Everyone knows someone who claims to be an excellent multitasker. But the truth is, the human brain isn’t capable of concentrating on two things at once. When you try to do two things at once, your mind is unable to perform either task well – particularly when it comes to multitasking while driving. Here are some of the most common misconceptions about multitasking and driving and the facts behind them:
Myth: drivers can multitask
Regardless of if you are driving or not, multitasking isn’t possible. Whether you are watching tv at home while trying to read the news or driving while talking on the phone, your brain has to switch between the two tasks to do both, which slows down your reaction time.
Myth: talking on a phone is just like speaking to a passenger
Having a passenger in your car gives you the benefit of having an extra pair of eyes and ears on the road. Passengers can help alert drivers to road hazards or sudden changes in traffic. A person on the phone can’t see what’s going on and only serves as a distraction.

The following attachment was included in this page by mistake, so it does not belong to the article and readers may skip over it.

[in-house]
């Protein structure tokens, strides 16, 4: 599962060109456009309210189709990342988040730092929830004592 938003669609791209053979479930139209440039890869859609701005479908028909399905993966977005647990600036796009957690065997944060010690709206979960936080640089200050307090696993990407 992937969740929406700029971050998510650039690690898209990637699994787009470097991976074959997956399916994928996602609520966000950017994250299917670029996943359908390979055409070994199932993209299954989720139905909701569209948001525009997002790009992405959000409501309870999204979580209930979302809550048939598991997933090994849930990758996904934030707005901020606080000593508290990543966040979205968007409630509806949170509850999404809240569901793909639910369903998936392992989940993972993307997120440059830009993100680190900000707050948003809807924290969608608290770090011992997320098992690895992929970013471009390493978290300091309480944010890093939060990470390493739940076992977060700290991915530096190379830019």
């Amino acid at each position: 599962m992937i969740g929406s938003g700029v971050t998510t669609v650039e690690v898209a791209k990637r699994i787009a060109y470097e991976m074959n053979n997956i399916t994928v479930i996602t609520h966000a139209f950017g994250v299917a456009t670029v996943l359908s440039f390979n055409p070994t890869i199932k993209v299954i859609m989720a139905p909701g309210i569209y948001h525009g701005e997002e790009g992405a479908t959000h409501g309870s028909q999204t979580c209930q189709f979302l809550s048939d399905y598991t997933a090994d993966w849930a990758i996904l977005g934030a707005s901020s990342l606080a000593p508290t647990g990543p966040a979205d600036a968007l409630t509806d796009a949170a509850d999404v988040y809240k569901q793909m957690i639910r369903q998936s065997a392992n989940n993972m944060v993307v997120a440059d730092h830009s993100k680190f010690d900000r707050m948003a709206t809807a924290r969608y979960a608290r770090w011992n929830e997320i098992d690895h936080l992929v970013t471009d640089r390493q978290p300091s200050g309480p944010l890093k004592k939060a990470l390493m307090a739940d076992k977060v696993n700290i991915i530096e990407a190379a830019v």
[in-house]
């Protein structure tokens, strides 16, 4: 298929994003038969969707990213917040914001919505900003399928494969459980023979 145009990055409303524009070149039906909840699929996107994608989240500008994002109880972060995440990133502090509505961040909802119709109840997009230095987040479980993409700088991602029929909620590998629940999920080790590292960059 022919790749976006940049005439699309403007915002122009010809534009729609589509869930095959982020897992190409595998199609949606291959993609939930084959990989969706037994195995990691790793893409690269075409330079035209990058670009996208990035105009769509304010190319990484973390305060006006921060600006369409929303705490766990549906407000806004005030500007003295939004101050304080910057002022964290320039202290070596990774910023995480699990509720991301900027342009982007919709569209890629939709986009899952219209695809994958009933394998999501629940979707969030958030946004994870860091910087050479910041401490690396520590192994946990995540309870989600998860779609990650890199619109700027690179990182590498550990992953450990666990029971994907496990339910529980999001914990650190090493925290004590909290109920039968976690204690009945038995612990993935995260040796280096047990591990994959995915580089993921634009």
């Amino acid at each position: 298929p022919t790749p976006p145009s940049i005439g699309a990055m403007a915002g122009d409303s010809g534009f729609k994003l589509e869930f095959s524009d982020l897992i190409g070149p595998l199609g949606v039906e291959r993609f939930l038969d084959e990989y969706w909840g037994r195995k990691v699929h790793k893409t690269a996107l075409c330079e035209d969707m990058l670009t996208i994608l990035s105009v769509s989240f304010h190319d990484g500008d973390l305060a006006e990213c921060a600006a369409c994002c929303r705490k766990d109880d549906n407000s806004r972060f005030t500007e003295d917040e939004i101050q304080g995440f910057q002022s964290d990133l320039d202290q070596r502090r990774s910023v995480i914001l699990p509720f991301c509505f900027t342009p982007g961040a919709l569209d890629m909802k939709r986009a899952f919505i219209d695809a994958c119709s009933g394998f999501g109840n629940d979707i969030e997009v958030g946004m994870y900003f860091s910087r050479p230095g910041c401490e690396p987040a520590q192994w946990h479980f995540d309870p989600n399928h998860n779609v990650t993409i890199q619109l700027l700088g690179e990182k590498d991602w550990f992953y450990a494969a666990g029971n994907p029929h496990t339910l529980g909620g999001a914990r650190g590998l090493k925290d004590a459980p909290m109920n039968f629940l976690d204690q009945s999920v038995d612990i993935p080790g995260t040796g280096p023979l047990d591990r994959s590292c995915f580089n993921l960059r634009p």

Myth: hands-free technology is safe to use while driving
There’s a common misconception that using hands-free technology is safer because you can keep your hands and eyes focused on the road. But according to the NSC, drivers talking on their cell phones can miss seeing up to 50% of their environment.
Myth: it’s safe to use your phone at stoplights
While it can feel torturous to sit at an exceptionally long stoplight, you must remain focused on driving. One study found that drivers are still distracted up to 27 seconds after they finish sending a voice text.
Myth: voice-to-text is safe to use while driving
Voice-to-text technology is still incredibly distracting. Not only is your focus fixed on your message, but common autocorrect errors that frequently occur with this feature make you visually distracted too.
The bottom line
There is truly no safe way to multitask and drive – especially when it comes to using cell phones. To avoid potentially devastating accidents and injuries, you must focus only on driving whenever you’re on the road.